Actually, the primary cause is inadequate training and licensing of drivers. None of the people who had collisions bothered to try and put the transmission into neutral, or, failing to be able to do that, turn off the ignition altogether. This is the second thing I learned, in regard to how to drive a car. First: what to do if you are not sure what else to do: stop, using the brakes. Second, what to do if the throttle is stuck open and you can't bring the engine speed back down to idle with the throttle pedal: press down the clutch if the car has a manual transmission, and with any transmission, shift to neutral, or shut off the engine (this varies according to make and model). I wasn't allowed to get behind the wheel until I had these 2 things memorized. Then I learned: every time you get into an unfamiliar car, don't start it until you have first made sure you know the brakes work, how to get it into neutral, and how to turn off the engine without locking the steering wheel.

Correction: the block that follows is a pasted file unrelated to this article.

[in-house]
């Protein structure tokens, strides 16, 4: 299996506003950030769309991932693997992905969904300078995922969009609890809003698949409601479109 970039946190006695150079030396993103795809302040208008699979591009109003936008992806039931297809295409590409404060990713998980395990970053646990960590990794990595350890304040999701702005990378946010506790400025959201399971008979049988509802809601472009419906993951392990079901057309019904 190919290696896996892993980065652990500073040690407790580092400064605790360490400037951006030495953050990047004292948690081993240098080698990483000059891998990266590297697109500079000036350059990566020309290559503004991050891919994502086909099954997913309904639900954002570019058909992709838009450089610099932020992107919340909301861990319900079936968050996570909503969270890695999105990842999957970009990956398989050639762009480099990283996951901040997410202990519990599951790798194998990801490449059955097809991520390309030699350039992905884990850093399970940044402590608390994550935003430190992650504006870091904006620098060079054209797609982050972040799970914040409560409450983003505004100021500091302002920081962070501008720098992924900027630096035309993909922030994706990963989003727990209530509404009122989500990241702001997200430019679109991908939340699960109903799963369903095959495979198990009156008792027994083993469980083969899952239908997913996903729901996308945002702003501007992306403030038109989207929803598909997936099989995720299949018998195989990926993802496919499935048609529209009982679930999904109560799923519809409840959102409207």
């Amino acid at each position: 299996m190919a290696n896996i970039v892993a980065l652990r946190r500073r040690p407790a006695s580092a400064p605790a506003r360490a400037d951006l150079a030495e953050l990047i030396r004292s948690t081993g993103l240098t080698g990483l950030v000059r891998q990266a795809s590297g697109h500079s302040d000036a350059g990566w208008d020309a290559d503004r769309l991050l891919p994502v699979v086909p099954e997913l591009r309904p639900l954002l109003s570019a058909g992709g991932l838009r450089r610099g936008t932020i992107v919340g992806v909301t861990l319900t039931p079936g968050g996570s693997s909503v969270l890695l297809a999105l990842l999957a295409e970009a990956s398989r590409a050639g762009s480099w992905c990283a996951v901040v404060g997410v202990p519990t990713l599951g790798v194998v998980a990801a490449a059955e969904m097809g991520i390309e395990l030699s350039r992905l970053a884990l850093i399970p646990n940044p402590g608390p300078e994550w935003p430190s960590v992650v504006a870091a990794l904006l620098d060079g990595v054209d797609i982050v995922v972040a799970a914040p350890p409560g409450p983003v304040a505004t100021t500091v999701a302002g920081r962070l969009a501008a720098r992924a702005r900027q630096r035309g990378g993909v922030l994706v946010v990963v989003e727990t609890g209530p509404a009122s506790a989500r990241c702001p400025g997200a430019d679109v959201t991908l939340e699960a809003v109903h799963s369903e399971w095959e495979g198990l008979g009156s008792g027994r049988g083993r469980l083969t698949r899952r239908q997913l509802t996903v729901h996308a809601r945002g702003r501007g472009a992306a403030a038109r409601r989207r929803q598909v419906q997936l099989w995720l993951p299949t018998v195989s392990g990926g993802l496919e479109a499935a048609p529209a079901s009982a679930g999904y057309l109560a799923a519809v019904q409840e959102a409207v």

I saw one of the "victims" complaining that first he stepped on the brake and when that didn't help as much as he expected, he stepped on the "emergency brake" and blaming Toyota for having inadequate emergency brakes. Unfortunately, those auxillary brakes that cars have had since 1956, are not emergency brakes, but parking brakes, and every owners manual for every car, calls them parking brakes, not emergency brakes. If the regular brakes are working, but not stopping the car, the parking brake is not going to provide any additional braking. They are simply an additional (cable) connection to the same rear brakes that the regular brake pedal connects to (hydraulically). If the pedal was operating all 4 brakes, but the car wasn't stopping, using this redundant system for activating the rear brakes, isn't going to help any. He clearly was not adequately educated in how cars work, and should not have been licensed.
That said, I still think a computer software problem where garbled signals for the pedal sensor, cause the throttle motor to open the throttle, instead of close it, was the problem in some cases, not floor mats interfering with the pedal. And I still think flying saucers are the reason, in many cases, why the pedal sensors and computer were not communicating properly.